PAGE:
New Android phones appear all the time, and as we reach fall we are expecting even more devices from Google, Samsung and other phone companies using Android 11 or Android 12. Features like vivid Super AMOLED displays,and 120Hz refresh rate screens are now commonplace on the high end, and those with even deeper pockets can access cutting-edge, futuristic tech such as .
Tons of great Android phone options are available at a variety of prices, ranging fromto high-end flagship phones. We took a look at them all and rounded up our favorites. These phones all have generally great cameras, battery life, screens or all of the above. We also took into consideration features such as wireless charging and 5G. Read on to see our top picks for the best Android phones and check out our tips on , too. We’ll update this list periodically as we review new products.
As Samsung’s elite flagship phone for 2021, the Galaxy S21 Ultra features a brilliant 6.8-inch AMOLED display with an ultrasmooth 120Hz refresh rate that also supports Samsung’s S-Pen stylus, an awesome rear camera with incredible zoom skills and 5G connectivity for super speedy data. This is the best in mobile technology that Samsung has to offer, and it’s the Android phone to go for if you’re keen to put cutting-edge tech in your pocket.
Read our Galaxy S21 Ultra 5G review.
Best Android phone for affordable 5G
Google Pixel 5A 5G
Google’s Pixel 4A 5G was our top Android pick if you want 5G on the cheap and its successor, the Pixel 5A 5G is a solid replacement. The phone has good battery life and great rear cameras and at $449 it’s one of the best, cheapest ways of getting 5G when it goes on general sale on Aug. 26.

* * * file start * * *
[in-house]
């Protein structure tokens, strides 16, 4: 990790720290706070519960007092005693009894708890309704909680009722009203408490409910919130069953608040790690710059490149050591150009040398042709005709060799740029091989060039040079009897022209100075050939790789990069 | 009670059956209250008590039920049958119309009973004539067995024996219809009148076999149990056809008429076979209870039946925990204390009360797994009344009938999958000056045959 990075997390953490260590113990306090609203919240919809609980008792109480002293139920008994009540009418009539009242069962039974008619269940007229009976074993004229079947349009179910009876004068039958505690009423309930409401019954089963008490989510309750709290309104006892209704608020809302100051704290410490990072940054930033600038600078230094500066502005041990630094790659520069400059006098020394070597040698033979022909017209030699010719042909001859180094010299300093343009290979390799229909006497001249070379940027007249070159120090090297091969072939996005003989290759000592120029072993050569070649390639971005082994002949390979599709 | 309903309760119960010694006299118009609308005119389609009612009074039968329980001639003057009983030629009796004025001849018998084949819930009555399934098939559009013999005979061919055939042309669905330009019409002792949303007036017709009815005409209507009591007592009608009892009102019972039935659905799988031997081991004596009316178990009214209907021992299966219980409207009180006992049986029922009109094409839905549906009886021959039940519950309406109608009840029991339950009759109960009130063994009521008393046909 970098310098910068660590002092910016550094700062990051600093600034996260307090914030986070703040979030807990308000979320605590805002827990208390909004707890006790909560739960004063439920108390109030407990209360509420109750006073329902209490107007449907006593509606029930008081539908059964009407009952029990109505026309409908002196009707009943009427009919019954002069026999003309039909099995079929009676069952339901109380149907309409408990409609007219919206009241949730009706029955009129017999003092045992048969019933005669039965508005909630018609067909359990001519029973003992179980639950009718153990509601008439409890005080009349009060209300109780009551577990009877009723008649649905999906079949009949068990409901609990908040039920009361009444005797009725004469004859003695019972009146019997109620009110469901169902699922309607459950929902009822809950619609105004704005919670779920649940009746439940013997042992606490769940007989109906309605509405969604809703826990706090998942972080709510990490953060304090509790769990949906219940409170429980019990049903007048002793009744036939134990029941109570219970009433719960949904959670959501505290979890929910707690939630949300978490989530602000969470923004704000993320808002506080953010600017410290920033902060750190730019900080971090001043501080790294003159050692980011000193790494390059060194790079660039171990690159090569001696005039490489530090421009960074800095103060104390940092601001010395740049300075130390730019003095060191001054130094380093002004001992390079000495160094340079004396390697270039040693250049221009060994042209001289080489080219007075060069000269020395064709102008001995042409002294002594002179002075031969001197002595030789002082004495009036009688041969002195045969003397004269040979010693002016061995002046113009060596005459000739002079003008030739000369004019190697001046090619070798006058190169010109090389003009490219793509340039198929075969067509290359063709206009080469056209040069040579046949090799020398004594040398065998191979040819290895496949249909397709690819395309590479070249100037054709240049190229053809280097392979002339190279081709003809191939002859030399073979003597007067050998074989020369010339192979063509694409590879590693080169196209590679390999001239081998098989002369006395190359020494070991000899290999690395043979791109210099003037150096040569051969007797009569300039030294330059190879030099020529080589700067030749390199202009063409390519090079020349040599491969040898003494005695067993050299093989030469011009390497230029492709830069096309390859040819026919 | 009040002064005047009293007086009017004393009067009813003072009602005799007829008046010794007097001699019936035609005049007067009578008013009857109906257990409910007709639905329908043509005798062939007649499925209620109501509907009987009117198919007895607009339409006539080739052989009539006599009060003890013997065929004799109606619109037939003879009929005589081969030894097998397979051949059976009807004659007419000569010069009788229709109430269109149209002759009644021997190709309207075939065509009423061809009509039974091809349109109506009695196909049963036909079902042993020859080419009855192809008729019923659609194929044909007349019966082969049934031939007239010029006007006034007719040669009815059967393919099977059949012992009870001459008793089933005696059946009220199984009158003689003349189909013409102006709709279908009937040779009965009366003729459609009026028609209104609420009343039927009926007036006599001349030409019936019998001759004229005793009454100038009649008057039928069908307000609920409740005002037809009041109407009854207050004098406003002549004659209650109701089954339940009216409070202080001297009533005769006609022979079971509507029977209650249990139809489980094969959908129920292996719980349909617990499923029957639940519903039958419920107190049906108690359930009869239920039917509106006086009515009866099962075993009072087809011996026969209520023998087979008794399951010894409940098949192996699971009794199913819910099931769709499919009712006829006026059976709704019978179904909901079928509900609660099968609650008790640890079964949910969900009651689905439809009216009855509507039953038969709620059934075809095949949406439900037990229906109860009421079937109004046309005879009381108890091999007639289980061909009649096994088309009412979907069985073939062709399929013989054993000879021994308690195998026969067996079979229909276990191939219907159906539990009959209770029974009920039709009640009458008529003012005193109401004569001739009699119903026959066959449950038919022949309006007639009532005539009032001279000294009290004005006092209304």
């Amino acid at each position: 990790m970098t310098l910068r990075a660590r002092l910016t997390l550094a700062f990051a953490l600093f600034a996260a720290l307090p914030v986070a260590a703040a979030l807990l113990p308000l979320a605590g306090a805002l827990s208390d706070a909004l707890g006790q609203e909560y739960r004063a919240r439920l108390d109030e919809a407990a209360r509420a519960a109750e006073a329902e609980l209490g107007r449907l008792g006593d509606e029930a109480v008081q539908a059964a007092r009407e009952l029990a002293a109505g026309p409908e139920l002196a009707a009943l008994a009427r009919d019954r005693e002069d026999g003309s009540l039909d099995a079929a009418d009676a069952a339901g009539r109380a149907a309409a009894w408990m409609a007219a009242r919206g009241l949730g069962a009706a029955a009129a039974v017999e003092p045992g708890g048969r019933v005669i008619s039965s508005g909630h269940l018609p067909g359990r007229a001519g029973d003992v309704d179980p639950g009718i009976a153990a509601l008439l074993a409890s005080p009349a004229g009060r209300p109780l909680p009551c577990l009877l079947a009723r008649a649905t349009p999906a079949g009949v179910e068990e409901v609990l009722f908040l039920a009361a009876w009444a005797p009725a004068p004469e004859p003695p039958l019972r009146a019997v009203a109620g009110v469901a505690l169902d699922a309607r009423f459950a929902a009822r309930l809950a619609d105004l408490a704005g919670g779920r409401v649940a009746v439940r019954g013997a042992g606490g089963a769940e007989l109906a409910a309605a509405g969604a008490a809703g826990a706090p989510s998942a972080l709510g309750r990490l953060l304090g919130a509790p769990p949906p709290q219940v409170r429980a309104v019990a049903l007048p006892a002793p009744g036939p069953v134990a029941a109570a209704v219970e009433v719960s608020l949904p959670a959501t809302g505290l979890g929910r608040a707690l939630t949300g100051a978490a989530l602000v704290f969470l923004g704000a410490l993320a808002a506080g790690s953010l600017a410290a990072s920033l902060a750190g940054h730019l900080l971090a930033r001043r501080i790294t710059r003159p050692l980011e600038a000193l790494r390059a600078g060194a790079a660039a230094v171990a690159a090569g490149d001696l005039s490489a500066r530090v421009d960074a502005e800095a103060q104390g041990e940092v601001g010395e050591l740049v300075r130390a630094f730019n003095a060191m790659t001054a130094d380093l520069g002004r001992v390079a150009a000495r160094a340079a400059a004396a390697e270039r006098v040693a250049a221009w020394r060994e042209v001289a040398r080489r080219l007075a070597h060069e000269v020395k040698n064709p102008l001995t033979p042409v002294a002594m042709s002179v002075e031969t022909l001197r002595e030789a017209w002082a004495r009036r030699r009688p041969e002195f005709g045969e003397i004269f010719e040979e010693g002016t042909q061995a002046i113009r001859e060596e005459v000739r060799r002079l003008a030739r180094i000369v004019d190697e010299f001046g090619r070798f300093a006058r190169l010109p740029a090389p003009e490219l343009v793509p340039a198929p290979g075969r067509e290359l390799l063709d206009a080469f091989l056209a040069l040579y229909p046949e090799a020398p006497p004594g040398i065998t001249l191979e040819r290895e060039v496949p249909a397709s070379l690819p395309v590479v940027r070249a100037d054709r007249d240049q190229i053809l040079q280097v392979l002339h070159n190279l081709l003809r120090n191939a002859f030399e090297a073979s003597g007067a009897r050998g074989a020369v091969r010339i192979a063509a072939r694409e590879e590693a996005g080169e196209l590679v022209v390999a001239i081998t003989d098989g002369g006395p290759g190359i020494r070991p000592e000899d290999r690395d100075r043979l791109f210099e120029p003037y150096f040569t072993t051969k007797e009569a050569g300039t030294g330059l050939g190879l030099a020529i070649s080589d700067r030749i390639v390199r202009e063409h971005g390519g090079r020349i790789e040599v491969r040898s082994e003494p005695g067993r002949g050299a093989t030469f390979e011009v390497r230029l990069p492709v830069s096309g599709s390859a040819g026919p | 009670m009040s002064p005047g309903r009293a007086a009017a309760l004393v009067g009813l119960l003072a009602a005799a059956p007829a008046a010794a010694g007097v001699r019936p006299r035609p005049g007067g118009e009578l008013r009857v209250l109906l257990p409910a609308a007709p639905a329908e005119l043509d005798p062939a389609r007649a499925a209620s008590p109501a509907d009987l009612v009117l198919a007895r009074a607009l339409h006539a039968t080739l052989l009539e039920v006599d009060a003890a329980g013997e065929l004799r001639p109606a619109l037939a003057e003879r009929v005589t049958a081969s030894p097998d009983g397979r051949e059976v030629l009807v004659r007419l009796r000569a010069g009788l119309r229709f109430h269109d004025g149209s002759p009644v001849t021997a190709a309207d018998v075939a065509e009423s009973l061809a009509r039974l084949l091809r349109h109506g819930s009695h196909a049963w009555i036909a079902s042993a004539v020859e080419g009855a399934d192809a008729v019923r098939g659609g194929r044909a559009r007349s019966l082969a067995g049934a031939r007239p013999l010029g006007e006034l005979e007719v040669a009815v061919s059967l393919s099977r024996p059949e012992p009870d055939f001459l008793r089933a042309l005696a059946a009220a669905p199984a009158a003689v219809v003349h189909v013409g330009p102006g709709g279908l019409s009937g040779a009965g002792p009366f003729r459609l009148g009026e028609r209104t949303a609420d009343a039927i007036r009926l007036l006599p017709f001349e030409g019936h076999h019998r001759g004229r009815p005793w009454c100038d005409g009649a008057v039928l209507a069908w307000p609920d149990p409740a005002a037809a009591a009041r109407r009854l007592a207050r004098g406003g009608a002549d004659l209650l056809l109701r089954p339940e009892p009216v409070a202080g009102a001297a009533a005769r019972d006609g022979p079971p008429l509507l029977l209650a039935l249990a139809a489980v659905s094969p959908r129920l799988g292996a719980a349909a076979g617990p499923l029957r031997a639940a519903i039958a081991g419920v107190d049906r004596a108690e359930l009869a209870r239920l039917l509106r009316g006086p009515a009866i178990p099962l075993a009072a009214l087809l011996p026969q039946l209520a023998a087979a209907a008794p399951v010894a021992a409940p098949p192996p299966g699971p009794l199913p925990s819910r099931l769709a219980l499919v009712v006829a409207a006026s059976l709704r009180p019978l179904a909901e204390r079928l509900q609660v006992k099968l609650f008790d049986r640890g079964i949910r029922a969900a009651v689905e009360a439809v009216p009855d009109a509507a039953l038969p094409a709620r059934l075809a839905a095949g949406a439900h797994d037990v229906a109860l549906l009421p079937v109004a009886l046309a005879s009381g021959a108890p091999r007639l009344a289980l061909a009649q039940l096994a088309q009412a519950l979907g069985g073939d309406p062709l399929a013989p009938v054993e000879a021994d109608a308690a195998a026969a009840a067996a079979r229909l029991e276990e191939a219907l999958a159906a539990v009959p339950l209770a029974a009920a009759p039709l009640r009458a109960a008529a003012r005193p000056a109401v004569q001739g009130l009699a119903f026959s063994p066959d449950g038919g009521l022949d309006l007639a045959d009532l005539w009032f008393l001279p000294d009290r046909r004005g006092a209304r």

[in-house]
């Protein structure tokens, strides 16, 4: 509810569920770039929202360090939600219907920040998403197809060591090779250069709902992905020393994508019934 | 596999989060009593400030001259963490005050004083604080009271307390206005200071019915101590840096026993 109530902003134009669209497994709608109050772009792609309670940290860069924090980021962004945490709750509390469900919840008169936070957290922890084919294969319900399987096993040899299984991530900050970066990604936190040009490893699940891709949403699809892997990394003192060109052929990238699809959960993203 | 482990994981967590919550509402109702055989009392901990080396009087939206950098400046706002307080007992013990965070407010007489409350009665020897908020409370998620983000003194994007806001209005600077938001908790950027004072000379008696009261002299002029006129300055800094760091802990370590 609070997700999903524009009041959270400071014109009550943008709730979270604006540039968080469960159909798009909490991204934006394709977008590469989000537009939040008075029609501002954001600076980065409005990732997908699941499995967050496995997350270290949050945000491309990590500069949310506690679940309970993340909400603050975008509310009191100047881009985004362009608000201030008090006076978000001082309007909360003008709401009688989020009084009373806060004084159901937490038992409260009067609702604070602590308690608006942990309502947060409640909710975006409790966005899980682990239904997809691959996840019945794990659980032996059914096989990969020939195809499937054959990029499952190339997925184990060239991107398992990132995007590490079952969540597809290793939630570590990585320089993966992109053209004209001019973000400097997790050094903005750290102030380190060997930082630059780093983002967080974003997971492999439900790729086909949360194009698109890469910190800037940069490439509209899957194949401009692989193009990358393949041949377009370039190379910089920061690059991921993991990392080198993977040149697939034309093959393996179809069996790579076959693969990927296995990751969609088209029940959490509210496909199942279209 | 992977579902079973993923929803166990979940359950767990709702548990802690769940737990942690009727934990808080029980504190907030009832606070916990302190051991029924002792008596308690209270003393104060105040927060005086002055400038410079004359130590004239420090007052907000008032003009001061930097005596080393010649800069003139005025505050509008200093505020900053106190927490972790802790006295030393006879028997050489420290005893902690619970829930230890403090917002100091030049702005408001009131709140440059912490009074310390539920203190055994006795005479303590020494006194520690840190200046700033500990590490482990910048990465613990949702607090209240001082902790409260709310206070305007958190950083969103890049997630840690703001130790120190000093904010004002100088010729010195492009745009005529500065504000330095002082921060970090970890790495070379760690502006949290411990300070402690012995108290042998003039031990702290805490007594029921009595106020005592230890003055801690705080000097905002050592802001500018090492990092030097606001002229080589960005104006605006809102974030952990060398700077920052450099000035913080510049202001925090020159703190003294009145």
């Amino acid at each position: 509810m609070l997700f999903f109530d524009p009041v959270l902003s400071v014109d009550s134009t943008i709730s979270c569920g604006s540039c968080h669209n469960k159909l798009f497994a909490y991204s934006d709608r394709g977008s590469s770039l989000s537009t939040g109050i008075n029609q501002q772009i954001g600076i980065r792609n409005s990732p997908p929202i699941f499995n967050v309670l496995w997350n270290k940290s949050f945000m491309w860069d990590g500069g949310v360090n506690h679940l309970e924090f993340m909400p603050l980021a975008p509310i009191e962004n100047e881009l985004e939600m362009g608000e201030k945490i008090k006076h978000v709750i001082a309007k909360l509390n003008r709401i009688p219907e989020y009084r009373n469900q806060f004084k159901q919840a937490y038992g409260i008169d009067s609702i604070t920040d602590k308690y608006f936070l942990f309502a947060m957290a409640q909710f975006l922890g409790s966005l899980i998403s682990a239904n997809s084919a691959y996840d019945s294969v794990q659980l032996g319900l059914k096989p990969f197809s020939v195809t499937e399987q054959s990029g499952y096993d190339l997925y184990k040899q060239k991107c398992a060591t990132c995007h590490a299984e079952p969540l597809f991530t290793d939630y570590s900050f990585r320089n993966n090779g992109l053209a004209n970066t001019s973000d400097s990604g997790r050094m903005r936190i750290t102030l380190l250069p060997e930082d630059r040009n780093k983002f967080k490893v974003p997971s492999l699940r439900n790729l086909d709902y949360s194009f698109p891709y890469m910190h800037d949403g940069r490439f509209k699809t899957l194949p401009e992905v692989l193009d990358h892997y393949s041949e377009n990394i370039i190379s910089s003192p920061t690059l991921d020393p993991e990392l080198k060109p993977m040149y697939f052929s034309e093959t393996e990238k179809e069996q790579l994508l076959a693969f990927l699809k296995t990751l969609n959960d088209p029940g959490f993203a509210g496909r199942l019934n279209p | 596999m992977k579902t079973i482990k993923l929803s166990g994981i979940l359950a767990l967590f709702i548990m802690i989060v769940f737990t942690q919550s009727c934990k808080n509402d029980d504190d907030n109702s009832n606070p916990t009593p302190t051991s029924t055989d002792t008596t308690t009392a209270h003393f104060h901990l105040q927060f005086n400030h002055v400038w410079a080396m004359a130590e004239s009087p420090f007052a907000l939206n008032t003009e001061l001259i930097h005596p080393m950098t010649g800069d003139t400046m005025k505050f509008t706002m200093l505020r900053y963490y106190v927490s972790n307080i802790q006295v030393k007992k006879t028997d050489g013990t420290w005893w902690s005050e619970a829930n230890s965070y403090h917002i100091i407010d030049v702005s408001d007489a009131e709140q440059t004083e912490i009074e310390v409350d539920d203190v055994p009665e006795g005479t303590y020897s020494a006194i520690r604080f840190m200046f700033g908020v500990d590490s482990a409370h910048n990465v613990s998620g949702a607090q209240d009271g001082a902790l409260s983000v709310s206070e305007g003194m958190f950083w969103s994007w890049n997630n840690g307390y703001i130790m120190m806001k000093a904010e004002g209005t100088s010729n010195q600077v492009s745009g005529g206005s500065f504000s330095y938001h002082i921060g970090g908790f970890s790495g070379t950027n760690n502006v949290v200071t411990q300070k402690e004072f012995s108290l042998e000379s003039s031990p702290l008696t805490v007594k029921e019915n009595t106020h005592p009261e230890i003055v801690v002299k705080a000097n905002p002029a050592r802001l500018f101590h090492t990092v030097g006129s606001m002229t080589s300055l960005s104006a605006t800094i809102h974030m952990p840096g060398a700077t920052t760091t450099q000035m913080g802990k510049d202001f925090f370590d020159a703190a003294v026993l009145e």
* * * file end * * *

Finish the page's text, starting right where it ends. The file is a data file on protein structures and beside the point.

Read our Google Pixel 5A review.
Pixel phones have a loyal following and with good reason. Without considering its price, Google’s Pixel 4A Android phone has top-notch camera performance that takes brilliant photos. But this Android device is an even better deal as the budget smartphone costs $349 (£349, AU$599). The 5.81-inch handset also features a headphone jack, 128GB of storage out of the box and better battery life than the previous year’s Pixel 4.
Read our Google Pixel 4A review.
While OnePlus isn’t as well-known as Apple or Samsung, the OnePlus 9 and OnePlus 9 Pro offer a premium experience at a relatively more affordable budget phone price than rivals. Both phones are 5G-enabled, run the most powerful Qualcomm processor and have multilens cameras. The OnePlus 9 is our favorite of the two, with all of the features we love from the series but at the more affordable price and with better battery life. It’s a solid option if the lofty prices of the Galaxy S21 Ultra are out of your reach.
Samsung’s Galaxy S20 FE packs much of what we’ve come to expect from its premium S range of phones, including multiple rear cameras, great performance and 5G connectivity, but wrapped it in cheaper materials and brought the price down to a more affordable phone. This Android phone won a coveted CNET Editors’ Choice award, and it’s the phone to go for if you want a great Samsung phone but don’t want to empty your bank account to get it.
Read our Samsung Galaxy S20 Fan Edition review.
Foldable phones haven’t really hit the mainstream, remaining instead only in the reach of those willing to spend top dollar on the latest in mobile innovation. Samsung’s brand new Galaxy Z Fold 3 is the best folding phone around, offering top-notch performance, a great camera setup and a variety of tweaks to its folding technology that make this Android handset more desirable than its predecessor.
Read our Samsung Galaxy Z Fold 3 review.
The Motorola Edge Plus has pretty much everything you’d hope for in a premium 5G phone: A Qualcomm Snapdragon 865 chipset, a giant battery, an OLED screen with a high refresh rate, and multiple rear cameras with heavy-duty specs. Motorola took features found on other top-of-the-line Android phones, put its own Moto spin on them and built them all into one of our favorite Android phones of the year.
Read our Motorola Edge Plus review.
More phone and Android recommendations
Source from www.cnet.com